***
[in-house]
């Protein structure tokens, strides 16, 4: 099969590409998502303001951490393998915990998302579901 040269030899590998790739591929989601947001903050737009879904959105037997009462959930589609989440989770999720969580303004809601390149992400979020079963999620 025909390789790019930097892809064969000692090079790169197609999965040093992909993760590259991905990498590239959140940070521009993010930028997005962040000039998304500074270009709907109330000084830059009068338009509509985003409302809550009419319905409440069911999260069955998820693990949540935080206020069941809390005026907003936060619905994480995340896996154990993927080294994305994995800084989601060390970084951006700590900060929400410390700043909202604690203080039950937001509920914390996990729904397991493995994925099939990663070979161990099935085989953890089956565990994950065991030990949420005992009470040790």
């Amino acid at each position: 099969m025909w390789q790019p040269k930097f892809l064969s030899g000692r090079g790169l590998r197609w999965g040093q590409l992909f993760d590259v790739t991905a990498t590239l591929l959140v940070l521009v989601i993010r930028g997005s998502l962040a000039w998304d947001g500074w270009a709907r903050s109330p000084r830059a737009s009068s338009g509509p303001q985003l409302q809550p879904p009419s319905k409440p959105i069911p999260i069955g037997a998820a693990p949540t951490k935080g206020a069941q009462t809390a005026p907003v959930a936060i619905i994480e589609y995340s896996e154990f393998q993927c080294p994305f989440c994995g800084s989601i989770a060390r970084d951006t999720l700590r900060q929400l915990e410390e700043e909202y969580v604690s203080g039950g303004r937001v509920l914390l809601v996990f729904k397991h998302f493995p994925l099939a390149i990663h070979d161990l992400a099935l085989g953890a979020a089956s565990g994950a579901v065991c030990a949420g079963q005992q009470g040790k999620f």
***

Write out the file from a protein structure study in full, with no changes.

[in-house]
């Protein structure tokens, strides 16, 4: 099969590409998502303001951490393998915990998302579901 040269030899590998790739591929989601947001903050737009879904959105037997009462959930589609989440989770999720969580303004809601390149992400979020079963999620 025909390789790019930097892809064969000692090079790169197609999965040093992909993760590259991905990498590239959140940070521009993010930028997005962040000039998304500074270009709907109330000084830059009068338009509509985003409302809550009419319905409440069911999260069955998820693990949540935080206020069941809390005026907003936060619905994480995340896996154990993927080294994305994995800084989601060390970084951006700590900060929400410390700043909202604690203080039950937001509920914390996990729904397991493995994925099939990663070979161990099935085989953890089956565990994950065991030990949420005992009470040790």
């Amino acid at each position: 099969m025909w390789q790019p040269k930097f892809l064969s030899g000692r090079g790169l590998r197609w999965g040093q590409l992909f993760d590259v790739t991905a990498t590239l591929l959140v940070l521009v989601i993010r930028g997005s998502l962040a000039w998304d947001g500074w270009a709907r903050s109330p000084r830059a737009s009068s338009g509509p303001q985003l409302q809550p879904p009419s319905k409440p959105i069911p999260i069955g037997a998820a693990p949540t951490k935080g206020a069941q009462t809390a005026p907003v959930a936060i619905i994480e589609y995340s896996e154990f393998q993927c080294p994305f989440c994995g800084s989601i989770a060390r970084d951006t999720l700590r900060q929400l915990e410390e700043e909202y969580v604690s203080g039950g303004r937001v509920l914390l809601v996990f729904k397991h998302f493995p994925l099939a390149i990663h070979d161990l992400a099935l085989g953890a979020a089956s565990g994950a579901v065991c030990a949420g079963q005992q009470g040790k999620f």